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Dublin: 13°C Monday 4 July 2022

US farmers fear plague of 'stink bugs'

The voracious insects have already decimated millions of dollars of crops in the States – and show no signs of stopping.

The brown marmorated stink bug
The brown marmorated stink bug
Image: AP Photo/Matt Rourke

FARMERS IN THE US are concerned that an insect with a voracious appetite, no domestic natural predators and a taste for everything from apples to lima beans, will decimate crops across the States.

The brown marmorated stink bug, a three-quarter-inch invader native to Asia, has already caused millions of dollars in crop damage and may just be getting started.

The insect is believed to have been brought first to the Allentown, Pennsylvania area in 1998. The bug began appearing in mid-Atlantic orchards in 2003-04 and exploded in number last year.

This spring, stink bugs have been seen in 33 states, including every one east of the Mississippi River and as far west as California, Oregon and Washington.

“All that we do know for certain is that a tremendously large population went into overwintering in fall 2010. So, if they survived, there could be a very large population emerging in the spring,” said Tracy Leskey, a research entomologist at the US Agriculture Department’s Appalachian Fruit Research Station in Kearneysville, West Virginia.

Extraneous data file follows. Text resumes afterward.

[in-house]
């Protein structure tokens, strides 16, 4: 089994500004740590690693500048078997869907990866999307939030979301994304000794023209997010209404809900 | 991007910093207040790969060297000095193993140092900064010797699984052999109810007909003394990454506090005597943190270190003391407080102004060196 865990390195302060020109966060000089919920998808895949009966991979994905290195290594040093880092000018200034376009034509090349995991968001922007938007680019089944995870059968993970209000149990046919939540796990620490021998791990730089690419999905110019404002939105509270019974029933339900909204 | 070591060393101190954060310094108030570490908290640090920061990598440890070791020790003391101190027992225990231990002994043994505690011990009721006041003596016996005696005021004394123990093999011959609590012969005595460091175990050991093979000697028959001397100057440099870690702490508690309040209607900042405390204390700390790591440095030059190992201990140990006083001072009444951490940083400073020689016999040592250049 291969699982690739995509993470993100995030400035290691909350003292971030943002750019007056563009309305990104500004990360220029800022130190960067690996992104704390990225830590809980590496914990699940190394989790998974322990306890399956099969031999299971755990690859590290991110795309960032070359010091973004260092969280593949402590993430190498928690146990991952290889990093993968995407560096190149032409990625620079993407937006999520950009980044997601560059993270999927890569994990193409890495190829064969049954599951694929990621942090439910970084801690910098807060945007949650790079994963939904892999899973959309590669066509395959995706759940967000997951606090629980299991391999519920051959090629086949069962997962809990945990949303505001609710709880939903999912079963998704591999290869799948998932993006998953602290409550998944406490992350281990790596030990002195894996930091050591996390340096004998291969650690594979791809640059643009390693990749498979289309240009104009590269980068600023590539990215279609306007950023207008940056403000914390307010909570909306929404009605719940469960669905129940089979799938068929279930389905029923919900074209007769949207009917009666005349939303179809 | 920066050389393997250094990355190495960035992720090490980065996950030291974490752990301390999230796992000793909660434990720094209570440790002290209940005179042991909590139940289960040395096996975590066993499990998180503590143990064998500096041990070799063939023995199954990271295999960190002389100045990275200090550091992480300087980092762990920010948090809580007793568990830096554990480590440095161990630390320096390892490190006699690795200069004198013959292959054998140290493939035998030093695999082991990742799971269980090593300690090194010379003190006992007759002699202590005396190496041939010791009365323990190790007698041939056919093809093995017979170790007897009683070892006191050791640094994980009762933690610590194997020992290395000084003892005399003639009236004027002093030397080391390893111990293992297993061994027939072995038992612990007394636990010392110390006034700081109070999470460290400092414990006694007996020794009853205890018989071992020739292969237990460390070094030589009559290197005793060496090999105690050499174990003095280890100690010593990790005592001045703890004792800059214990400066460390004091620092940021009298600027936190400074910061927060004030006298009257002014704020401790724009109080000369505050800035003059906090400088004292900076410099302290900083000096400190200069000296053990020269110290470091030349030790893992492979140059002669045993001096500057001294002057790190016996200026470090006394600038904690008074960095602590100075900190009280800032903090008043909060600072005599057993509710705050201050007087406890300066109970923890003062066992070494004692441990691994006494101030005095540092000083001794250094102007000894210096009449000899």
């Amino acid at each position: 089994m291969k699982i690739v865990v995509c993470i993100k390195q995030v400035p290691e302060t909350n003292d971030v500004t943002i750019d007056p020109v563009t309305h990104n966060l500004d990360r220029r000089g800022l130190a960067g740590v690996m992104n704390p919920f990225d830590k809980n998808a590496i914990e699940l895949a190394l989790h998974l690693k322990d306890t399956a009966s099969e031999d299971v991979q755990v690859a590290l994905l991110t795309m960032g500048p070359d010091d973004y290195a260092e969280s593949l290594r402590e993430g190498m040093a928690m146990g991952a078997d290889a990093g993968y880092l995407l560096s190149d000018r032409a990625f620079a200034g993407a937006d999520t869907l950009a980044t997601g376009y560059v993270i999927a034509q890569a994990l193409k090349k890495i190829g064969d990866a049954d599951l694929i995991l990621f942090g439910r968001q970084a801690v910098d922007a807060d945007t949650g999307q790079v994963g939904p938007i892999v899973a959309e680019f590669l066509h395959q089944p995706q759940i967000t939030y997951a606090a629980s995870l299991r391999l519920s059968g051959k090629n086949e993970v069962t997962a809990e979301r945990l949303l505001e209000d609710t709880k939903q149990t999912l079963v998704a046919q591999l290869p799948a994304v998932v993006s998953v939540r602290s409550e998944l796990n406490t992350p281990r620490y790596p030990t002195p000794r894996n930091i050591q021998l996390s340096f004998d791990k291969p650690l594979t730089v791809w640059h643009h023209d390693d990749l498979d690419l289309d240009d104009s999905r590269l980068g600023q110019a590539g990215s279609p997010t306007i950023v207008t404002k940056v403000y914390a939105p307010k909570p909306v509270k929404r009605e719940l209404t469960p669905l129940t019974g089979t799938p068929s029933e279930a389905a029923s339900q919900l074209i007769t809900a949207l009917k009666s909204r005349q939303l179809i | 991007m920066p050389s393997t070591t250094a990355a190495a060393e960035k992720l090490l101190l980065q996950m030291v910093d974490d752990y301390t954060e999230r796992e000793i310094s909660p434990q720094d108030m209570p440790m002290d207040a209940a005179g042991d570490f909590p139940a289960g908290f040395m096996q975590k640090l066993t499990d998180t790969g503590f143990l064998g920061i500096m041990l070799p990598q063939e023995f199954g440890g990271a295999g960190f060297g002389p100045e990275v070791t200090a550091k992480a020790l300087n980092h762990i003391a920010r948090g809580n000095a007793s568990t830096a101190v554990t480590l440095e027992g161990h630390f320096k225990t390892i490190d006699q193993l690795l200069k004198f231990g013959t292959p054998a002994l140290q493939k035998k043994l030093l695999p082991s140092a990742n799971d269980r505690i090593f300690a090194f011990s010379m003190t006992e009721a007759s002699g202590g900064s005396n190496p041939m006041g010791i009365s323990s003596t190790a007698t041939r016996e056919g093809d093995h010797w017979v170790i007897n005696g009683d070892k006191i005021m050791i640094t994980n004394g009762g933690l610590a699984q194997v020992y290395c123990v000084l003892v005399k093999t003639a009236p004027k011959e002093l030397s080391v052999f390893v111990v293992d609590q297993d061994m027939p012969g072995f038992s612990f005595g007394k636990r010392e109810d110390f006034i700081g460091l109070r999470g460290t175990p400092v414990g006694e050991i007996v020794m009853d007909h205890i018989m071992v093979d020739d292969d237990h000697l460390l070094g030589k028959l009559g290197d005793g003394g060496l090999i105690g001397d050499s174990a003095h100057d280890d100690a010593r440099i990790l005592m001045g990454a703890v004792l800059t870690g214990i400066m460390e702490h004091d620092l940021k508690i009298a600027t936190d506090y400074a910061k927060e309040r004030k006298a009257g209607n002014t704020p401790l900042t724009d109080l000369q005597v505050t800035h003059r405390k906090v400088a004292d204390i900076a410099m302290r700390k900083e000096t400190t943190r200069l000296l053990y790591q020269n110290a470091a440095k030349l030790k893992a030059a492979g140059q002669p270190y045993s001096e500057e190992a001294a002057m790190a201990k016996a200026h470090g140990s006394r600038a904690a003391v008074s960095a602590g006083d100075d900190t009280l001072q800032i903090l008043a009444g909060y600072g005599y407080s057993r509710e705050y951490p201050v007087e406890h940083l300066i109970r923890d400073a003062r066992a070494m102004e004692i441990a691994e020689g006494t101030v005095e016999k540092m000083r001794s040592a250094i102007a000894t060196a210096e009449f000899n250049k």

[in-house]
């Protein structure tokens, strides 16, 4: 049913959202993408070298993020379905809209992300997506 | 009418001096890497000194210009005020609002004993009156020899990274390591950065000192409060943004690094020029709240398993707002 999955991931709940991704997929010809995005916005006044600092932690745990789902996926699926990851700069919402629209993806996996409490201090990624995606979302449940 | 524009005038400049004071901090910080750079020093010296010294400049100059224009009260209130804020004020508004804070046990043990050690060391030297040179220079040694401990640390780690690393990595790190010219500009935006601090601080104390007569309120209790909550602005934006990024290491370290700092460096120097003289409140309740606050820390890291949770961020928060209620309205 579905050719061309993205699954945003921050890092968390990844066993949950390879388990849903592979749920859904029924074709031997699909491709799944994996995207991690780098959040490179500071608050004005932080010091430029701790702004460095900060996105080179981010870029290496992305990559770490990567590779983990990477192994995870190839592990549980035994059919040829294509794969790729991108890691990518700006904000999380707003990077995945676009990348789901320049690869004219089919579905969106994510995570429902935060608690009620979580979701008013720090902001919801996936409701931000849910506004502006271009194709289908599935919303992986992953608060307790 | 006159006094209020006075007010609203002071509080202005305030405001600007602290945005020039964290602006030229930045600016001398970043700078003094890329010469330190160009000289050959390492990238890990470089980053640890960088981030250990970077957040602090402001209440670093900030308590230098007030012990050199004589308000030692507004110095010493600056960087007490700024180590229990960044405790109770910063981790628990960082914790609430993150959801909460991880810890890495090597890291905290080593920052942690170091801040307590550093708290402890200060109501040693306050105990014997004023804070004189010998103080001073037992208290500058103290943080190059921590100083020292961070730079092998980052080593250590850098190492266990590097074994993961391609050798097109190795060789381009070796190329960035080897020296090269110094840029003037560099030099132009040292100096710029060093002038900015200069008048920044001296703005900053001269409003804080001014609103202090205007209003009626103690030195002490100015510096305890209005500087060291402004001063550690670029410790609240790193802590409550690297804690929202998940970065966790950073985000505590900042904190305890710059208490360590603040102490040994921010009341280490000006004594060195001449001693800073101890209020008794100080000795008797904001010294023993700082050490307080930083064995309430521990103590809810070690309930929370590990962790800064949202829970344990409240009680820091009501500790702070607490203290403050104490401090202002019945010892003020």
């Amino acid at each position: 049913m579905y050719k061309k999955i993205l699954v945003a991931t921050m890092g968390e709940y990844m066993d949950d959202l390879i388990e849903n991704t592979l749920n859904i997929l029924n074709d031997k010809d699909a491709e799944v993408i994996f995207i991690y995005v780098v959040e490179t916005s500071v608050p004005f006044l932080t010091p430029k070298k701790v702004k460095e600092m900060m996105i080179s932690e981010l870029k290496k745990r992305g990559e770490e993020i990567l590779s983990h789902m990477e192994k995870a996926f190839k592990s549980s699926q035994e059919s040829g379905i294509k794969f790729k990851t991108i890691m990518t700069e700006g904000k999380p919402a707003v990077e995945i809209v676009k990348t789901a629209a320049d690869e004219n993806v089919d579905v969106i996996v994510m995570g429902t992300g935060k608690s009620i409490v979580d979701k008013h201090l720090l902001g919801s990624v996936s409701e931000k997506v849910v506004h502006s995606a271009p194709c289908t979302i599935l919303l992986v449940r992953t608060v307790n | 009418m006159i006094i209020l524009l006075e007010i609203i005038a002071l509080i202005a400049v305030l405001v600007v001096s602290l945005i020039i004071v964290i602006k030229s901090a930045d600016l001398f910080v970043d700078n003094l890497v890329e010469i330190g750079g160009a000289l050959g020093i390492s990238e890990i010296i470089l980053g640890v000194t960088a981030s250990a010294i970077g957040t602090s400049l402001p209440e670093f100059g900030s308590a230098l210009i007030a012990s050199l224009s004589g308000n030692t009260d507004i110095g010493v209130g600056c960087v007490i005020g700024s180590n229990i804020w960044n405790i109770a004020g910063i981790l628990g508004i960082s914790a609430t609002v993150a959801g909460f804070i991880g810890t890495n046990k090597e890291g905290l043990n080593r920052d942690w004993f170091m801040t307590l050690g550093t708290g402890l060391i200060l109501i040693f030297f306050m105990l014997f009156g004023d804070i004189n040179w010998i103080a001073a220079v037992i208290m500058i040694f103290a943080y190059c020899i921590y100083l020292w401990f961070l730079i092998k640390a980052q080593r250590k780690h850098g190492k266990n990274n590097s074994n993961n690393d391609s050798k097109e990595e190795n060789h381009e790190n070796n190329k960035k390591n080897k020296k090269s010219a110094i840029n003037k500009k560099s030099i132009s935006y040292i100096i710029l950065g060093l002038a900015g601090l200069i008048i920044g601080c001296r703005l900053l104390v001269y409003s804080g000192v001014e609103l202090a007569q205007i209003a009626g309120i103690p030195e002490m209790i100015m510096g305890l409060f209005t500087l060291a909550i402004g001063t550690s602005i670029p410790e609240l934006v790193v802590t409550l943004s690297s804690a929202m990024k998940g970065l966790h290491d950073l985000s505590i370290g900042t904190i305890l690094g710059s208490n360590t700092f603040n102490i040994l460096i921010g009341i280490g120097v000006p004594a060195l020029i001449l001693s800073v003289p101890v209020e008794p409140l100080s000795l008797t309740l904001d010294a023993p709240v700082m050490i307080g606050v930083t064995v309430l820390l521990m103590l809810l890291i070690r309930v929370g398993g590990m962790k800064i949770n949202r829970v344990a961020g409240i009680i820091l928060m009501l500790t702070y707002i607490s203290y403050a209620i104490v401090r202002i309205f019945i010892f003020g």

Growers in the mid-Atlantic region have reported the worst problems, and the apple industry appears hit hardest, with $37 million in damage to growers in Maryland, Pennsylvania, Virginia and West Virginia, according to the US Apple Association. That’s about 18 per cent of the Mid-Atlantic crop.

Mark Seetin, the association’s director of regulatory and industry affairs, called it the worst threat to farmers he’s see in his 40 years in agriculture.

The bug, named for the foul smell it gives off when crushed, will feed on nearly anything, including cherries, tomatoes, grapes, lima beans, soybeans, green peppers, apples and peaches. It uses a needle-like mouth to pierce the skin of its host fruit or vegetable, leaving behind a spot that is disfigured and discoloured.

US Representative Roscoe Bartlett began demanding federal action last year after hearing from orchard growers in his western Maryland district. He said:

If I was a mad scientist doing gene splicing and putting together a bug that would really be nasty and I was turning it loose on my enemy, I probably couldn’t do a better job. One might define this thing as the bug from hell.

Researchers are considering long-term solutions, such as finding chemicals that can attract stink bugs to traps before they can feed on fruit — a strategy that has worked in controlling Japanese beetles. Some also are researching the importation of the stink bug’s main Asian predator, the parasitic wasp, though that work could take years to ensure the wasps wouldn’t cause their own set of problems.

For growers seeking immediate help, the best hope is an insecticide called dinotefuran, the active ingredient in the commercial products Venom and Scorpion. The chemical compound is labeled by the Environmental Protection Agency for use on vegetables, grapes and cotton, but not in orchards, as it is in Japan and other Asian countries.

The EPA said manufacturer Mitsui Chemicals Inc. didn’t seek to have dinotefuran licensed for tree fruit applications when the agency approved the insecticide in 2004. Now the EPA is reviewing an emergency-exemption petition from the Virginia Department of Agriculture and Consumer Services that could allow the compound’s use in orchards in Delaware, Maryland, New Jersey, North Carolina, Pennsylvania, Virginia and West Virginia starting in mid-July.

- AP

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